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A randomized clinical trial of a brief hypnosis intervention to control side effects in breast surge

19 Oct
Researchers from the Mount Sinai School of Medicine in New York find that a brief, pre-op session of hypnosis reduces anesthesia use, pain intensity, pain unpleasantness, nausea, fatigue, discomfort, and emotional upset in breast biopsy patients…
Researchers from the Mount Sinai School of Medicine in New York carried out a randomized clinical trial to see if a brief pre-surgery hypnosis intervention was able to decrease use of intra-operative anesthesia and analgesics as well as side effects associated with breast cancer surgery. Cost effectiveness was also assessed.

The study randomly assigned 200 patients, scheduled to undergo excisional breast biopsy or lumpectomy (mean age 48.5 years), to a 15-minute pre-surgery hypnosis session conducted by a psychologist or to the control condition, a session of nondirective empathic listening.

Intra-operative anesthesia use (the analgesics lidocaine and fentanyl and the sedatives propofol and midazolam) was assessed. Patient-reported pain and other side effects, as measured on a visual analog scale (0-100), were assessed at discharge, as was use of analgesics in the recovery room. Institutional costs and time in the operating room were measured via chart review.

Patients in the hypnosis group required significantly less propofol and lidocaine than patients in the control group. Patients in the hypnosis group also reported less pain intensity, pain unpleasantness, nausea, fatigue, discomfort, and emotional upset. No statistically significant differences were seen in the use of fentanyl, midazolam, or recovery room analgesics.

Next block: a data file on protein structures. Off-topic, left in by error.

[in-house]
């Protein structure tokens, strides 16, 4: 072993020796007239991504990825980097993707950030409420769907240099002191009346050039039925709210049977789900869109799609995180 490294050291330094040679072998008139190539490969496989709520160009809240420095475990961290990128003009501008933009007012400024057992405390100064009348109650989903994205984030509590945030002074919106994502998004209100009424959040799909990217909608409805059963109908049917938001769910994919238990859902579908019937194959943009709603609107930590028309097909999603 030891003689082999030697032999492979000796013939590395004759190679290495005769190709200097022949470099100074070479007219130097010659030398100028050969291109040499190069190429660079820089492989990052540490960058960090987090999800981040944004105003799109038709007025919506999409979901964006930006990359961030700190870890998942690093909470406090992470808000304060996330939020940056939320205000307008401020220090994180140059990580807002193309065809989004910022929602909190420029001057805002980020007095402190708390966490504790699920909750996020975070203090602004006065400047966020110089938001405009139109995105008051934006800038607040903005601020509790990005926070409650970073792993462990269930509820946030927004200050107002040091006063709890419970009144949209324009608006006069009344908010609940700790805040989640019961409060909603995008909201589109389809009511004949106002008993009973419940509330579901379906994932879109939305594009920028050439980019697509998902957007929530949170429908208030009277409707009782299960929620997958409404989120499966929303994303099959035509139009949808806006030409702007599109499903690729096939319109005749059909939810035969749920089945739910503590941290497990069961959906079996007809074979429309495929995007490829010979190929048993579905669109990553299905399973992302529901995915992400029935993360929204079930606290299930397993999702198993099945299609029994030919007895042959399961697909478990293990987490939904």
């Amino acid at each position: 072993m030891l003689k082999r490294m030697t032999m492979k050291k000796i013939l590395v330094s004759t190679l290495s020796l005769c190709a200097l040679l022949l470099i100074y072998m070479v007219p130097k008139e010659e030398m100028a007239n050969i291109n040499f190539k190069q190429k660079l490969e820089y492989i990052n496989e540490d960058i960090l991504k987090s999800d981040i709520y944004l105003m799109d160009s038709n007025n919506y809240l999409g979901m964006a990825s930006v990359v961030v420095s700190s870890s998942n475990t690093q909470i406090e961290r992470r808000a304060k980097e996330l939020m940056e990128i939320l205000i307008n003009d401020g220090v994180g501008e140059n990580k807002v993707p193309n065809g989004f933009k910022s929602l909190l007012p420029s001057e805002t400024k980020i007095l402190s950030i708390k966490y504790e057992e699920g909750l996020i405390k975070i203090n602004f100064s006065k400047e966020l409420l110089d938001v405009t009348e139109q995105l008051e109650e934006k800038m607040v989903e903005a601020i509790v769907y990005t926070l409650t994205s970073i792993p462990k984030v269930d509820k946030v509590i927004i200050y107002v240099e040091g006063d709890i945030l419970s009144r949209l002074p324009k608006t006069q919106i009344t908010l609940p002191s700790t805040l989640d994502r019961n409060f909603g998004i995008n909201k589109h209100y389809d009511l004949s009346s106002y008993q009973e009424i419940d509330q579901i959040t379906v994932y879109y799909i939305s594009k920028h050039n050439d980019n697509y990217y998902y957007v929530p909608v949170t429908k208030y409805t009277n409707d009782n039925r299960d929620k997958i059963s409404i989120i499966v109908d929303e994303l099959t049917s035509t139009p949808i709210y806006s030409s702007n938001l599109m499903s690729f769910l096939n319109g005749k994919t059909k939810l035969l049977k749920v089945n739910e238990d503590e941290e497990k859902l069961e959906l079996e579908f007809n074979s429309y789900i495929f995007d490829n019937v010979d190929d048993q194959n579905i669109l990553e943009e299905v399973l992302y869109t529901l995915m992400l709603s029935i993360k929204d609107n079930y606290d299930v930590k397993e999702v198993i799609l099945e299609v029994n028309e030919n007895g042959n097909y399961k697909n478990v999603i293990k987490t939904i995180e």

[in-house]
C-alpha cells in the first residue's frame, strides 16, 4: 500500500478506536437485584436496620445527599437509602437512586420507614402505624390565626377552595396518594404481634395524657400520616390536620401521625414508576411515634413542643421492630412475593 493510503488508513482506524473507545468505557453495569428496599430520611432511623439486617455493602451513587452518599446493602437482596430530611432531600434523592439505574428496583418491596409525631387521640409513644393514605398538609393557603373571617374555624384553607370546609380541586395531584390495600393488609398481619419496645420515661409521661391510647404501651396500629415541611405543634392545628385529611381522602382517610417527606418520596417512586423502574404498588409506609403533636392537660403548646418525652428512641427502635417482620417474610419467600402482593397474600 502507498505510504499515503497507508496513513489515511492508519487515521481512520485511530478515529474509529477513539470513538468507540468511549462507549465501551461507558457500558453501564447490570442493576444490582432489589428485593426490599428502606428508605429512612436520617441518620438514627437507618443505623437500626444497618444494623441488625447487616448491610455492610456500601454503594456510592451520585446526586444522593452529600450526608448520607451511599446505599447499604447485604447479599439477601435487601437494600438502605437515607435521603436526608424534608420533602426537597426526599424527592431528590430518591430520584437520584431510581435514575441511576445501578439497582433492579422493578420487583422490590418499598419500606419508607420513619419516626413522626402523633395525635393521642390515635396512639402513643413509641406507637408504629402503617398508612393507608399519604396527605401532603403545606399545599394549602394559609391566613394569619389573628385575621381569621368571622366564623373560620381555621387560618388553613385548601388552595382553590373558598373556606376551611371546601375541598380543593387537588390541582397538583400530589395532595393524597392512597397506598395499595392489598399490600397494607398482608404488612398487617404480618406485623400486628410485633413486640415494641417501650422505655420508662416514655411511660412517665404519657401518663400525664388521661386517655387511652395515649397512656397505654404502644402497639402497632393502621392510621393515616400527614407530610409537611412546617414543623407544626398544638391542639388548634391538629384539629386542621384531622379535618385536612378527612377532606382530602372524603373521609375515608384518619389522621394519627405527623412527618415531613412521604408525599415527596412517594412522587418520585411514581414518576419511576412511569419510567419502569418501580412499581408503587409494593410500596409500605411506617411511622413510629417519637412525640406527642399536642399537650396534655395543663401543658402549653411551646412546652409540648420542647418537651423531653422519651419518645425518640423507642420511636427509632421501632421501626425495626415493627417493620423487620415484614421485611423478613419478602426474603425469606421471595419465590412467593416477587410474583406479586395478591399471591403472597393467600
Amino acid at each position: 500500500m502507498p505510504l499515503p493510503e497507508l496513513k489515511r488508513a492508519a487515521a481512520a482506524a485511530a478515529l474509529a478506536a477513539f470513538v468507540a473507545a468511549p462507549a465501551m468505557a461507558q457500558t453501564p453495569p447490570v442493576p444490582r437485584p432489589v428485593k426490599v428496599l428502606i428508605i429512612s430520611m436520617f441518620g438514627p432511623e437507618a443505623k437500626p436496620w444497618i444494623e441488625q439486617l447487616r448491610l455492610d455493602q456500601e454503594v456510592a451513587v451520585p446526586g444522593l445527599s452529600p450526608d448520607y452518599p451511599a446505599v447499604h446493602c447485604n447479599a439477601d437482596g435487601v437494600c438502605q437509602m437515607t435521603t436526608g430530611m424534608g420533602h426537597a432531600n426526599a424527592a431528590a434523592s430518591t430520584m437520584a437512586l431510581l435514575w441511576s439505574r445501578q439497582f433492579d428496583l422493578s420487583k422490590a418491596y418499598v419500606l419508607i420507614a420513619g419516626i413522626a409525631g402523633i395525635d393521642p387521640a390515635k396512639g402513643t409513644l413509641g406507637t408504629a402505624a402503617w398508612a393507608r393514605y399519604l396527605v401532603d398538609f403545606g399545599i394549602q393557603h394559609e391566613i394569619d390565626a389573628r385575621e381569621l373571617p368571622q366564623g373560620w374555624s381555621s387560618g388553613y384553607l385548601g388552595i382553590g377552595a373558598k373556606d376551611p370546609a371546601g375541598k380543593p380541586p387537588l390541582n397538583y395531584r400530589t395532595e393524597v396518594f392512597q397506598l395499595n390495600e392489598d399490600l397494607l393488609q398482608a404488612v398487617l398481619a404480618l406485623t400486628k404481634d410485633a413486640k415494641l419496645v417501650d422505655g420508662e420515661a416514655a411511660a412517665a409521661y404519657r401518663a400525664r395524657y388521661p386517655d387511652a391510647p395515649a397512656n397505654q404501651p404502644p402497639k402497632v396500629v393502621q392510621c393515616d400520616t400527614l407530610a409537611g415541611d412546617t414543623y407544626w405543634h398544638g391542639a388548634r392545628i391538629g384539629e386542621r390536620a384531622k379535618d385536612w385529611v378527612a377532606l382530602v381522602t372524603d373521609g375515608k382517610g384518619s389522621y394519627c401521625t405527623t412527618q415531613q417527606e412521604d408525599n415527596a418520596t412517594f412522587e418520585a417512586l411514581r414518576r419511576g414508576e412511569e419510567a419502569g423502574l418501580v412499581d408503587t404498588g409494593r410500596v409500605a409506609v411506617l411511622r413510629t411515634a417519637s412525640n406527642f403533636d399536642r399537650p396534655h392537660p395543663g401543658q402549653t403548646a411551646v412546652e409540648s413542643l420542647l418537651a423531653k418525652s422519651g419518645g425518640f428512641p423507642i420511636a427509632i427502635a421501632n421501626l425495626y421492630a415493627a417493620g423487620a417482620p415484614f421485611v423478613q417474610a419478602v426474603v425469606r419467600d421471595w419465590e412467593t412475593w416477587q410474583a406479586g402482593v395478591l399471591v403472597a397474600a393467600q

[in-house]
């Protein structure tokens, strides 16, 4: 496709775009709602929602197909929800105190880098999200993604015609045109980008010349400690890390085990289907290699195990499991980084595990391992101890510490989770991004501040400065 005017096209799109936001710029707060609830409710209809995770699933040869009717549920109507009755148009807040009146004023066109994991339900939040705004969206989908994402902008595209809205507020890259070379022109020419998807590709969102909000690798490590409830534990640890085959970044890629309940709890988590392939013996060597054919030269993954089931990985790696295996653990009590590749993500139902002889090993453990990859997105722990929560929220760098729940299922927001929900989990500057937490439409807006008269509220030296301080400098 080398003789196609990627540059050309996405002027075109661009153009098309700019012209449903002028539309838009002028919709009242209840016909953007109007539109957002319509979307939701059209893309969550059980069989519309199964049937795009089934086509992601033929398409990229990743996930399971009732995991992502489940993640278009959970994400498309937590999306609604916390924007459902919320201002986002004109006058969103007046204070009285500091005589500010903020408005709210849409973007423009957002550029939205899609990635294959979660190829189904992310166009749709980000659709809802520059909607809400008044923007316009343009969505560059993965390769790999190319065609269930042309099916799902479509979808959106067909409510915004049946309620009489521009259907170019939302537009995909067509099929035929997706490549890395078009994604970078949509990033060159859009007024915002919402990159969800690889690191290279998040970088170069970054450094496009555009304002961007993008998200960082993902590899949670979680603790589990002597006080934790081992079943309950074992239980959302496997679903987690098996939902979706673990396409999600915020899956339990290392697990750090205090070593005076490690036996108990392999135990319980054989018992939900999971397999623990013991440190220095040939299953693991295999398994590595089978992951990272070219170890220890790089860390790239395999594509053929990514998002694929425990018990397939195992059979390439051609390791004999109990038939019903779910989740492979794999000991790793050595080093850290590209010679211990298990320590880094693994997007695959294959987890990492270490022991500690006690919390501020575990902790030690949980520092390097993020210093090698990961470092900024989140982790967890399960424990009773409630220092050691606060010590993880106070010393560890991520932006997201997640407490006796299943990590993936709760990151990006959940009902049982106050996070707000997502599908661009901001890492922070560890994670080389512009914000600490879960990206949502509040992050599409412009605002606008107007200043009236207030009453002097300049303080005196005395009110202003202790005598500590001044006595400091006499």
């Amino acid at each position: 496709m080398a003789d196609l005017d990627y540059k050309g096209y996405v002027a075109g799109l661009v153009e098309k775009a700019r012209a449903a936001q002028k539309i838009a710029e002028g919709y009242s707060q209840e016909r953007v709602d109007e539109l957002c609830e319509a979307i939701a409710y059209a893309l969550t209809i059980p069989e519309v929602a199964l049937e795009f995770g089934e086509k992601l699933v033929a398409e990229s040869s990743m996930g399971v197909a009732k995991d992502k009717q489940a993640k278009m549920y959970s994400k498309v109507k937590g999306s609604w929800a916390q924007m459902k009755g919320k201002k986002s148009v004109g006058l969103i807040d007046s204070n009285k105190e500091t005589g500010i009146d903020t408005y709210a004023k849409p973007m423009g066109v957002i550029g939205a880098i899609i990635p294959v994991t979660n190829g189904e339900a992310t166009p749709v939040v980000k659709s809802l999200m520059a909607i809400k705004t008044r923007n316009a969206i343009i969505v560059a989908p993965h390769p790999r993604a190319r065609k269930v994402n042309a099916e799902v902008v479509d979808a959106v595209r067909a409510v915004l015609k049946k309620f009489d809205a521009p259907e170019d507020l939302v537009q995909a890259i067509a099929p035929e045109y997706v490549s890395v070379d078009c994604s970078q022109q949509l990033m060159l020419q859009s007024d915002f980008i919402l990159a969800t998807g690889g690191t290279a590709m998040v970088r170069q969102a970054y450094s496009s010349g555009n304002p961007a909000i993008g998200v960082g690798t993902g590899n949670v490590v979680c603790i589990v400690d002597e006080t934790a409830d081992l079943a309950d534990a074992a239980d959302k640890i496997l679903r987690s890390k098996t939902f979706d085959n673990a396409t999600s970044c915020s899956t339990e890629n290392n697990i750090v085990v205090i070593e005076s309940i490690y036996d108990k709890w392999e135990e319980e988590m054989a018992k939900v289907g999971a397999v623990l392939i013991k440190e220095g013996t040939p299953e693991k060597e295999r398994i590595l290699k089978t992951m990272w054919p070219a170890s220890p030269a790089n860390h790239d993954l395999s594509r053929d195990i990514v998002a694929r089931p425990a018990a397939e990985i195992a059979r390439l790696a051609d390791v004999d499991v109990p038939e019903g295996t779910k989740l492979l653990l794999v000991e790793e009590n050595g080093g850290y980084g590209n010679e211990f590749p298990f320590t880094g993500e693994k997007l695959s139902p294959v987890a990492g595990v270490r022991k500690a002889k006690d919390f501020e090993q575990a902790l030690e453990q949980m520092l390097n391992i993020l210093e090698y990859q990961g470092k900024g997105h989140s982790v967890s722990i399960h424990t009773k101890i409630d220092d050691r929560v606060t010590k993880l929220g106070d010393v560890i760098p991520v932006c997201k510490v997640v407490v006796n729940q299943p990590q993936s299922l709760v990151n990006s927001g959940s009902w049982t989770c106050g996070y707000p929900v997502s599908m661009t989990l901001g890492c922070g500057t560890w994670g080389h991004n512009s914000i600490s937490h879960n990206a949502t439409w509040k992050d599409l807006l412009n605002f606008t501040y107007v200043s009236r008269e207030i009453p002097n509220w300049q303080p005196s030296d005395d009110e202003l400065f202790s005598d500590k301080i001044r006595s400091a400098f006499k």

Institutional costs for surgical breast cancer procedures were $8561 per patient at Mount Sinai School of Medicine. Patients in the hypnosis group cost the institution $772.71 less per patient than those in the control group, mainly due to reduced surgical time.

The study concludes that hypnosis was superior to the control condition, with regard to propofol and lidocaine use; pain, nausea, fatigue, discomfort, and emotional upset at discharge; and institutional cost. Overall, the present data support the use of hypnosis with breast cancer surgery patients.

Citation: Montgomery GH, Bovbjerg DH, Schnur JB, David D, Goldfarb A, Weltz CR, Schechter C, Graff-Zivin J, Tatrow K, Price DD, Silverstein JH. A randomized clinical trial of a brief hypnosis intervention to control side effects in breast surgery patients. Journal of the National Cancer Institute. 2007 Sep 5; 99 (17): pages 1304-12. Epub 2007 Aug 28. This email address is being protected from spambots. You need JavaScript enabled to view it.
Belleruth Naparstek

Psychotherapist, author and guided imagery pioneer Belleruth Naparstek is the creator of the popular Health Journeys guided imagery audio series. Her latest book on imagery and posttraumatic stress, Invisible Heroes: Survivors of Trauma and How They Heal (Bantam Dell), won the Spirituality & Health Top 50 Books Award